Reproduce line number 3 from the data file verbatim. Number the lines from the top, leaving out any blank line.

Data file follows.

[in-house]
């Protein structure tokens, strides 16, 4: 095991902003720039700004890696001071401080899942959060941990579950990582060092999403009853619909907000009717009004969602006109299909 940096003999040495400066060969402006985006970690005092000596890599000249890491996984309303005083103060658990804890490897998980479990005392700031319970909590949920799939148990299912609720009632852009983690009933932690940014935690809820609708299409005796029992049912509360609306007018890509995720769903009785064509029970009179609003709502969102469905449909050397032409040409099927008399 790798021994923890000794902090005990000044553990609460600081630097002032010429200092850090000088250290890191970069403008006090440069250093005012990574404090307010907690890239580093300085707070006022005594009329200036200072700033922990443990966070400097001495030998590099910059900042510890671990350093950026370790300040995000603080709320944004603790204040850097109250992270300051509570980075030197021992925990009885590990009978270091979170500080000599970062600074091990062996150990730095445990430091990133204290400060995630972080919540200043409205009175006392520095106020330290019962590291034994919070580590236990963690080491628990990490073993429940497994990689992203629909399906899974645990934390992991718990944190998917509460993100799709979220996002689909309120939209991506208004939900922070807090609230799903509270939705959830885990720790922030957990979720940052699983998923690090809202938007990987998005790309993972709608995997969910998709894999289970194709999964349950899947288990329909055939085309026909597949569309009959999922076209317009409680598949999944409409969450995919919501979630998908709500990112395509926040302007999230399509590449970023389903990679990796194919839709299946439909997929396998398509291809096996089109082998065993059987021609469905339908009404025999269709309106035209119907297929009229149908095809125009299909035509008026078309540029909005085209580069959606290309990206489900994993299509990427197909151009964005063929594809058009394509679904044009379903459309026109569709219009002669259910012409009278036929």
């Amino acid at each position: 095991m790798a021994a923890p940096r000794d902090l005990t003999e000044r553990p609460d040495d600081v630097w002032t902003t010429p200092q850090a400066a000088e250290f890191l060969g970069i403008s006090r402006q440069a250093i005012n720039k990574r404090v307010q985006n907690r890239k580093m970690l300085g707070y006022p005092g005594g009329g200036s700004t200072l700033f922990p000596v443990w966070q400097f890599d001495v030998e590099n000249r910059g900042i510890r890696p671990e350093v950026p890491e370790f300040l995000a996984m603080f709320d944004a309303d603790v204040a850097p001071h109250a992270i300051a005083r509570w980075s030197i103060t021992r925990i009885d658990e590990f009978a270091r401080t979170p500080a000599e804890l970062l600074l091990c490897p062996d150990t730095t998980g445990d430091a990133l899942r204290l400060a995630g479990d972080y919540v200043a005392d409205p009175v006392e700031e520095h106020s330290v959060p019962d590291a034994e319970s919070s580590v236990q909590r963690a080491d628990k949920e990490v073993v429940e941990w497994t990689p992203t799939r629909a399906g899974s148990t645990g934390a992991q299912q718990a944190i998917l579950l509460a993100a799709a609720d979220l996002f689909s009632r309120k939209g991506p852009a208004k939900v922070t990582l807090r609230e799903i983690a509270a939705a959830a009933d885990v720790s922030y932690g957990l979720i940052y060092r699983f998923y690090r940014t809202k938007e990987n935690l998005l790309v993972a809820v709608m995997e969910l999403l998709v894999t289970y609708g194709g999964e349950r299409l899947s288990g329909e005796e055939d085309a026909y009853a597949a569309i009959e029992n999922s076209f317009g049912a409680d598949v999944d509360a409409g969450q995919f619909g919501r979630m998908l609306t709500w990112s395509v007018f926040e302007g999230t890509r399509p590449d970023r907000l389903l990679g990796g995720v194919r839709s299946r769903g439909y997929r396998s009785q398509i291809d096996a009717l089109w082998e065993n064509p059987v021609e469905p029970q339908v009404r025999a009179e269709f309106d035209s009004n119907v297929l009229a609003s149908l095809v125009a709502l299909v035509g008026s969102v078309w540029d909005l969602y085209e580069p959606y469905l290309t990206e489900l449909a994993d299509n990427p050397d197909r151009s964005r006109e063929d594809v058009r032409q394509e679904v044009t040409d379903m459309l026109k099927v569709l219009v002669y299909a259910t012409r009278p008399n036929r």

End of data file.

């Amino acid at each position: 095991m790798a021994a923890p940096r000794d902090l005990t003999e000044r553990p609460d040495d600081v630097w002032t902003t010429p200092q850090a400066a000088e250290f890191l060969g970069i403008s006090r402006q440069a250093i005012n720039k990574r404090v307010q985006n907690r890239k580093m970690l300085g707070y006022p005092g005594g009329g200036s700004t200072l700033f922990p000596v443990w966070q400097f890599d001495v030998e590099n000249r910059g900042i510890r890696p671990e350093v950026p890491e370790f300040l995000a996984m603080f709320d944004a309303d603790v204040a850097p001071h109250a992270i300051a005083r509570w980075s030197i103060t021992r925990i009885d658990e590990f009978a270091r401080t979170p500080a000599e804890l970062l600074l091990c490897p062996d150990t730095t998980g445990d430091a990133l899942r204290l400060a995630g479990d972080y919540v200043a005392d409205p009175v006392e700031e520095h106020s330290v959060p019962d590291a034994e319970s919070s580590v236990q909590r963690a080491d628990k949920e990490v073993v429940e941990w497994t990689p992203t799939r629909a399906g899974s148990t645990g934390a992991q299912q718990a944190i998917l579950l509460a993100a799709a609720d979220l996002f689909s009632r309120k939209g991506p852009a208004k939900v922070t990582l807090r609230e799903i983690a509270a939705a959830a009933d885990v720790s922030y932690g957990l979720i940052y060092r699983f998923y690090r940014t809202k938007e990987n935690l998005l790309v993972a809820v709608m995997e969910l999403l998709v894999t289970y609708g194709g999964e349950r299409l899947s288990g329909e005796e055939d085309a026909y009853a597949a569309i009959e029992n999922s076209f317009g049912a409680d598949v999944d509360a409409g969450q995919f619909g919501r979630m998908l609306t709500w990112s395509v007018f926040e302007g999230t890509r399509p590449d970023r907000l389903l990679g990796g995720v194919r839709s299946r769903g439909y997929r396998s009785q398509i291809d096996a009717l089109w082998e065993n064509p059987v021609e469905p029970q339908v009404r025999a009179e269709f309106d035209s009004n119907v297929l009229a609003s149908l095809v125009a709502l299909v035509g008026s969102v078309w540029d909005l969602y085209e580069p959606y469905l290309t990206e489900l449909a994993d299509n990427p050397d197909r151009s964005r006109e063929d594809v058009r032409q394509e679904v044009t040409d379903m459309l026109k099927v569709l219009v002669y299909a259910t012409r009278p008399n036929r």